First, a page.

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Book Review: Good Me, Bad Me by Ali Land

Ali Land’s debut novel Good Me, Bad Me has as its narrator a distinctive female voice, one that grabbed this reader from the very beginning as she tells her story of escape and survival. This is a perspective which is fast becoming a trend going by my recent reads: victim lit or, perhaps more appropriately, survivor lit. I have a feeling that this is one book that’ll spark debate and it is ripe for wide-ranging, and heated, book group discussions. If you have the stomach for its subject matter.

‘NEW NAME .
NEW FAMILY.
SHINY.
NEW.
ME.’

Annie’s mother is a serial killer.

The only way she can make it stop is to hand her in to the police.

But out of sight is not out of mind.

As her mother’s trial looms, the secrets of her past won’t let Annie sleep, even with a new foster family and name – Milly.

A fresh start. Now, surely, she can be whoever she wants to be.

But Milly’s mother is a serial killer. And blood is thicker than water.

Good me, bad me.

She is, after all, her mother’s daughter…

Where Good Me, Bad Me works best for me is where Annie/Milly tells us about what it was like living with her mother and the new life she has with her foster family while she waits to testify at the upcoming trial. Her voice demands that we listen to her and it’s fascinating to hear about her coping mechanisms while adjusting to a new home, a new (albeit temporary) family, a new school at which she’s bullied, the tentative moves she takes towards making friends, preparing for and having sessions with her foster father/counsellor and giving testimony during the trial. It’s interesting to see which battles she picks to fight and when she decides to bide her time and save her strength. Her reasoning of her current situation and past and the mental manoeuvres she undertakes to function and keep her mother’s voice at bay were interesting and, of course, you’re never entirely sure how much to trust her or her version of people or events.

I have to admit that I was less convinced by the fact that she’s homed with a specialist trauma psychologist, Mike, who doubles as her counsellor, and his family. I could understand that her case warrants someone with his skill-set because of the severity of the trauma she’s been through, but I still didn’t believe that she’d necessarily be placed with him. And that’s before we see that his family might not be the best environment for her in this delicate transitional period. It’s easy to say that teachers, and by the same token counsellors and social workers, can sometimes be the worst people at seeing what’s going on in their own lives, despite being able to spot the signs in the classroom or consulting room, but I struggled at times to accept that this was where Annie/Milly had ended up and that Mike is so blind to what’s going on, although obviously it made her situation and the story all the more compelling and involved as a result. But she is fighting on all sides with very little help or support: the sessions she has with Mike seemed pretty superficial to me and she had very little external contact or help, except for Joan, who accompanies her into court but is otherwise little present, and her art teacher, whose behaviour seems flighty at best and erratic or irresponsible at worst.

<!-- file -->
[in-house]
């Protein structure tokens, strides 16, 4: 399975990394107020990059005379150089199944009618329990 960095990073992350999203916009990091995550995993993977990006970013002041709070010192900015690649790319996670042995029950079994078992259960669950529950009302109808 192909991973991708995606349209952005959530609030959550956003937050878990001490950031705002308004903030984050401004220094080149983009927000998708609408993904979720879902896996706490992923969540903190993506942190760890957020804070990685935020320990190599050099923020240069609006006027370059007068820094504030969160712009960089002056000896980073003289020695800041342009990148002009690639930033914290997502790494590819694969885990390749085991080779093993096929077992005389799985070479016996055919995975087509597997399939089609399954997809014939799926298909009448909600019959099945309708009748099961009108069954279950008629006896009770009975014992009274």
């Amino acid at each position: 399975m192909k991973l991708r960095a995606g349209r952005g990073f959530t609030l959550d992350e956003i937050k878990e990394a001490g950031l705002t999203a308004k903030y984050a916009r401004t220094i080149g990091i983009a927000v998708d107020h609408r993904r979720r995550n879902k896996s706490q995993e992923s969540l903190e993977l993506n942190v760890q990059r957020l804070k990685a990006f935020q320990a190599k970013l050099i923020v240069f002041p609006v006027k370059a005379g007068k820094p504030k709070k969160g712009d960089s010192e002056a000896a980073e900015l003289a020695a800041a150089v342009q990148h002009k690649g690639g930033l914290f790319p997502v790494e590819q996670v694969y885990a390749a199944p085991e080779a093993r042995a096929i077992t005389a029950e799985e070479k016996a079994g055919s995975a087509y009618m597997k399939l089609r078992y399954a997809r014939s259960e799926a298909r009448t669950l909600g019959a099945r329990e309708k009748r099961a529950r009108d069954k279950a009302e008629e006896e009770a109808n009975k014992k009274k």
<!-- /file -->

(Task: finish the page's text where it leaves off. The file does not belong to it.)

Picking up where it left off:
Good Me, Bad Me is a book you’ll want to talk about. I know I do. And there’s a great deal to talk about here: why a female serial killer is a less common but more unnerving prospect; how someone in a position of trust and/or in a caring profession can abuse that position; how we can prevent or protect children (and their parents) from becoming victims; where victims survive alive but damaged, whether that damage is lasting and irreversible, and how that manifests itself; the effects of a child’s separation from its parent(s), and vice versa; the bonds between mother and child, and especially the push and pull between mother and daughter; family loyalties and the betrayal of those; the search for a surrogate family and all the competing considerations that decide what is in the best interests of the child; the public front a family puts up and the difference between that and how it functions behind closed doors, and how that can sometimes mean a child is moved from the frying pan into the fire, or vice versa, as perhaps happens here; old school bullying and its younger sibling, cyber bullying; the whole nature versus nurture debate, whether we are a product of our upbringing or inherit traits from one or both parents, and if we can forge our own way in life or make better choices than our parents, once independent of that influence; and the battle between good and bad, or right and wrong, in everyone and how we justify or rationalise our choices.

The outcome of the trial and the way in which her new home life works out don’t come as a massive surprise but I’d still recommend reading Good Me, Bad Me for Annie/Millie’s voice and her thoughts and behaviour as a survivor, the mental gymnastics she has to play in her new life with all the fresh challenges that brings, and the promising new author behind it all that is Ali Land.

Good Me, Bad Me is Ali Land’s debut novel and was published yesterday by Michael Joseph, an imprint of Penguin UK. It is available as an ebook and audiobook and in hardback from Amazon UK, Audible UK, Foyles, Hive (supporting your local independent bookshop) and Waterstones. You can Follow Ali on Twitter. 

I received a review copy from the publisher via NetGalley

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